The curriculum may have had a focus on liberal arts but the required appearance of male students was anything but, Smith said. Male students were not allowed to have hair grow over their ears or collar and sporting facial hair was an automatic “,no way.”, It was all meant to convey students were “,set apart”, from worldly temptations, Smith said.
“,Cornerstone’,s roots is in Baptist fundamentalism, and it associated long hair with the hippy movement and rock and roll bands,”, Smith said. “,In the eyes of some people, those were questionable lifestyle issues. The emphasis was we want to be Christian and not like the world.
“,I can remember some of my fellow students were tapped on the shoulder and told they need to get a haircut. It was not always a popular rule, but it was a rule nonetheless.”,
Today, now that Cornerstone is an interdenominational, evangelical college, those early restrictions on hair have been lifted, plus a few others such as drinking alcohol and public dancing, Smith said.
Now when Smith walks the university’,s campus and sees dreadlocks, beards, mustaches, shoulder-length hair, crew cuts and mohawks, he believes the university is in a better place than it was when he was an undergraduate and seminary student.
“,It allows us to focus on issues that really matter rather than cultural remnants,”, Smith said. “,We’,re free to work with the student more in their relationship with Christ and in respect to others and not to worry about the hair on a student or for wearing a beard.”,
Rabbi Yosef Weingarten, director of the Chabad House of Western Michigan in Northeast Grand Rapids, said some branches of Judaism require men to not only grow beards but forbids them to remove their sideburns even by means of plucking or with scissors.
This is because the Torah —, the first five books of the Hebrew Scriptures —, forbids one to destroy the hairs or to shave it. But there is some leeway.
“,Having long hair would be an obstacle to the male phylacteries (small boxes strapped to the forehead containing Scripture) every morning, so therefore, we do not have long hair,”, Weingarten said. “,It’,s more of a common sense.
“,Jewish law plays a certain leniency: If it’,s an obstacle for marriage, or to one’,s livelihood,”, Weingarten said. “,But somebody who’,s an observant Jew will try to keep that because of the image of God or godliness. It’,s in honor of how God created man.”,
Sharif Sahibzada, imam of the Islamic Center of West Michigan and Mosque of Grand Rapids, said some Muslims grow beards to be closer to the lifestyle of the prophets, which according to the Quran, includes but is not limited to, Moses, David, Jesus and Muhammad.
Thus, men who wear beards want to be closer to the lifestyle of the prophets, Sahibzada said, but Islam does not require men to grow facial hair.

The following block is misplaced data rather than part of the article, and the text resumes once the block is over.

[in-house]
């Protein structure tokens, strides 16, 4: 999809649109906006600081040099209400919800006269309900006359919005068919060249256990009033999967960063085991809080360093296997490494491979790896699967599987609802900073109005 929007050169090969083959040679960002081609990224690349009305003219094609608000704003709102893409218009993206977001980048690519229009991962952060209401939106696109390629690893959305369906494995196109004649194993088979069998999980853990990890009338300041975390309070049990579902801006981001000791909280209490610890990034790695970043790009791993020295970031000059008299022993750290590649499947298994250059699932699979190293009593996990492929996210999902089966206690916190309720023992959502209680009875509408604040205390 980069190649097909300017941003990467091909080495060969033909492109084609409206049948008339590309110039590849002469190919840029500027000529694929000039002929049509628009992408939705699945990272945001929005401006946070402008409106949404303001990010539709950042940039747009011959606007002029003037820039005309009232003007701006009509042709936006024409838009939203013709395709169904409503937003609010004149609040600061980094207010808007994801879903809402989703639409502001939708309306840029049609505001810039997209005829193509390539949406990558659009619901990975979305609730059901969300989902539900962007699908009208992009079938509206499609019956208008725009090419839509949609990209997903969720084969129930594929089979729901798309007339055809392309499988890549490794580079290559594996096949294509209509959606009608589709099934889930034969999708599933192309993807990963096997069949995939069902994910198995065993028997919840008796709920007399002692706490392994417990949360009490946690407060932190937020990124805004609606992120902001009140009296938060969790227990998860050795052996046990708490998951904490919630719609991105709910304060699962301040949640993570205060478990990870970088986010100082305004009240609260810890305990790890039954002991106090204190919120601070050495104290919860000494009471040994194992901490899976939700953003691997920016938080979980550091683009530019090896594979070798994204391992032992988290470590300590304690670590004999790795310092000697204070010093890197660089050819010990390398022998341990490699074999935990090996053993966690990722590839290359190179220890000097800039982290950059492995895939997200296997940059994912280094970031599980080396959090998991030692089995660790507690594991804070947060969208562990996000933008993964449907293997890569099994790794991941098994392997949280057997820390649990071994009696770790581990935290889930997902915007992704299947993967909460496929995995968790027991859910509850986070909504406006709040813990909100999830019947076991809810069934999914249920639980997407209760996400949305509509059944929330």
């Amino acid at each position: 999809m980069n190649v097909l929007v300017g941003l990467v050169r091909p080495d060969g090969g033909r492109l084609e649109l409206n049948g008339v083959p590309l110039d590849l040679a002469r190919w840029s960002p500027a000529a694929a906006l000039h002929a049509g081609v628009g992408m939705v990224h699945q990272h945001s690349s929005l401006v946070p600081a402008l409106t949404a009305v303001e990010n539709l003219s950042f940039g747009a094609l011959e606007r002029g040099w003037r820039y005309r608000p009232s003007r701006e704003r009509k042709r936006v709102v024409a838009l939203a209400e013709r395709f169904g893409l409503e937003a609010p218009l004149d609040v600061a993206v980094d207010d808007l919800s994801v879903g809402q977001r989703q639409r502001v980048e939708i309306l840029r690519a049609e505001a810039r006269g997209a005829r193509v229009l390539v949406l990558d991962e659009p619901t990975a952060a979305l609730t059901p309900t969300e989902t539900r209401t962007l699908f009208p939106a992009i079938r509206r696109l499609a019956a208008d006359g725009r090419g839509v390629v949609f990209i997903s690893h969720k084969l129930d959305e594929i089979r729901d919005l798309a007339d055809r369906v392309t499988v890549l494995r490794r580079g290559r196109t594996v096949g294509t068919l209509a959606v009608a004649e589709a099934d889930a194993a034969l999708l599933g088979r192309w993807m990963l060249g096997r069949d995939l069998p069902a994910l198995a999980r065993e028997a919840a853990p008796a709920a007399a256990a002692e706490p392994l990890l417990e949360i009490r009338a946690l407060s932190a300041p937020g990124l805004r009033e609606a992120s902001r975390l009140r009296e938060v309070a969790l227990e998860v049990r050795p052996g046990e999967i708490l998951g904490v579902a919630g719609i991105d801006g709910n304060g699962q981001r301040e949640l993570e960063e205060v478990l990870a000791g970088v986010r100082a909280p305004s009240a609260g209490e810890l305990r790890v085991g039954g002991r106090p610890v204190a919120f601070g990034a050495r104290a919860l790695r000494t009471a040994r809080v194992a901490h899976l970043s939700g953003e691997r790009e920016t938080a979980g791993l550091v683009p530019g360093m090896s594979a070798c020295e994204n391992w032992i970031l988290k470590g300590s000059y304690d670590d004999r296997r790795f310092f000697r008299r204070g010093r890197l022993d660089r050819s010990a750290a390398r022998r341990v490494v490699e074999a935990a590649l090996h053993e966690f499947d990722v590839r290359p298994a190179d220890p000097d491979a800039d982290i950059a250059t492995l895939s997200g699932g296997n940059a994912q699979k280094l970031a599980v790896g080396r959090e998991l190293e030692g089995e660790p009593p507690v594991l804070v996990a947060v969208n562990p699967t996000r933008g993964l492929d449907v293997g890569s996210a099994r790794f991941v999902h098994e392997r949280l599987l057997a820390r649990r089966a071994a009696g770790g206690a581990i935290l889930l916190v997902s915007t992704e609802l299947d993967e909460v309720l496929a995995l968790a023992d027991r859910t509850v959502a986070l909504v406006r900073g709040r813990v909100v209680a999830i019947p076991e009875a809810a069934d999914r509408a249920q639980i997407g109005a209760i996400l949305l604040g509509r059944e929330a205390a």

“,You grow a beard in honor of all the prophets and their closest righteous disciples, as prophet Aaron mentioned in the Quran had a beard,”, Sahibzada said.
“,The tradition is carried on, but it’,s not required to have a beard to be a Muslim. The majority of Muslims don’,t have beards. It is not a religious requirement of faith. There is no concept of holiness for the follower of our religion to have a beard. Our religion is based on faith, how you believe and act accordingly.”,
But, there are some who want to embrace some of the optional rituals of the Islamic faith a little closer.
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“,The lover will do everything he can to please his beloved,”, Sahibzada said.
Sahibzada said there are some Muslims from the conservative or “,extremists”, bent who demand males grow beards, but that’,s true of most of the world’,s religions, he said. The minority is not a reflection of the 1.6 ,billion Muslims in the world or 10 million in the United States, he said.
“,Similarly, in Islam, there are people who are conservative and want to interpret the Quran to meet their own aims and goals,”, Sahibzada said. “,Only a tiny number are misguided, who try to derail from the truth and righteous path. Satan works 24/7.”,
It also depends on which culture and part of the world Muslims live in, Sahibzada said. Those who live in Africa typically have short and naturally curly hair. In Asia, it’,s usually kept long. Some are required to wear burqas, a garment that covers a woman’,s entire body, including the head and hair based on a principle of female modesty.
Customs of the time, place, and social class of the woman influence what she might wear. Some options include the hijab —, modest, loose clothing and a scarf over the head and under the chin —, while others wear the burqa, a more complete covering of the head, face and body. Others wear scarves over the heads or veils but no face covering.
“,What’,s important to Muslims is Deen, or submission to God,”, Sahibzada said.